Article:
When you reach the point of needing an attorney's expertise, it usually means that some situation -- whether at work, in the neighborhood, with the family, or elsewhere -- has gotten too complex to resolve on your own. You turn to a lawyer and trust she will help. But what do you do when the lawyer makes things worse instead of better? If you've lost confidence in your attorney and are considering suing for malpractice, here are some things you should know.
Proving Lawyer Malpractice
If your attorney made serious errors, you may consider suing the lawyer for malpractice. Unfortunately, it is very hard to win a malpractice case. Malpractice means that the lawyer failed to use the ordinary skill and care that would be used by other lawyers in handling a similar problem or case under similar circumstances. In other words, it's not malpractice just because your lawyer lost your case.
To win a malpractice case against an attorney, you must prove four basic things:
- duty -- that the attorney owed you a duty to act properly
- breach of the duty: she was negligent, she made a mistake, she did not comply with the standards
- causation -- that this conduct hurt you financially, and
- damages -- that you suffered financial losses as a result.
In practical terms, to win a malpractice case, you must first prove that your attorney made errors in how he/she handled your case. Then you must show that you would have won the underlying case that the lawyer mishandled. Finally, you will have to show that if you had won the underlying case, you would have been able to collect from the defendant.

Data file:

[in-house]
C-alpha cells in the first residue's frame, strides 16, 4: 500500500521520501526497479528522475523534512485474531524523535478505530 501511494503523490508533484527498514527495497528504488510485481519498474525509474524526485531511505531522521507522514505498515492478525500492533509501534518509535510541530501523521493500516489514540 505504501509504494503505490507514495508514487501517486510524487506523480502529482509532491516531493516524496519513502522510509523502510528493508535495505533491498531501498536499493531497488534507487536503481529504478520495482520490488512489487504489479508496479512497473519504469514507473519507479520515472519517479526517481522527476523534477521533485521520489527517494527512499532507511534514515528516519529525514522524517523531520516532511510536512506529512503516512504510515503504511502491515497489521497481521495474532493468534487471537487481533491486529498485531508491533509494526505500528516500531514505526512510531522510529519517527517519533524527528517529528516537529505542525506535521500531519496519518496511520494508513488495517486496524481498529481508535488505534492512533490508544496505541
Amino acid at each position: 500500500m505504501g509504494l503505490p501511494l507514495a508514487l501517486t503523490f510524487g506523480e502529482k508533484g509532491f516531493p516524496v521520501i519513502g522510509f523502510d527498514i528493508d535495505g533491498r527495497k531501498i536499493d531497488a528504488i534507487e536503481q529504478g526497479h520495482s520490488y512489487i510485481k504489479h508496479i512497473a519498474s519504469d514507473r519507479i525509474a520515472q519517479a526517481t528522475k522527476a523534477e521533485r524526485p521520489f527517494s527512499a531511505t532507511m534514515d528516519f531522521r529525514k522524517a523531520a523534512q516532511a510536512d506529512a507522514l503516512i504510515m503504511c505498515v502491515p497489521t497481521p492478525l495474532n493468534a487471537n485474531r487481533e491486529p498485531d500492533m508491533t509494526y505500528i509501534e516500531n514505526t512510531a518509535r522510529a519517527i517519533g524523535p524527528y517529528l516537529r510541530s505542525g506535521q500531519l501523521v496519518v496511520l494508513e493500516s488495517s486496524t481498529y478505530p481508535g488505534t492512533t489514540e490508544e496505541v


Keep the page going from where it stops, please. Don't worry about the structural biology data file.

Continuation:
Example: Dorian is hit by a car while he is walking across the street. He hires a lawyer who doesn't file the lawsuit on time. As a result, the judge tosses out Dorian's case and he is unable to refile it. Dorian sues his lawyer for malpractice. He can prove duty (you hired him and he agreed to represent you as your lawyer). If you can prove breach (for example, that the lawyer failed to file the lawsuit within the proper time), you covered one of the hurdles or elements. Then you will need to prove causation (witnesses and a police report attest to the driver that hit you was at fault for your injury). However, to prove that the lawyer's misconduct harmed him financially, you also must show that the driver had money or insurance so that you could have collected the judgment if he'd won.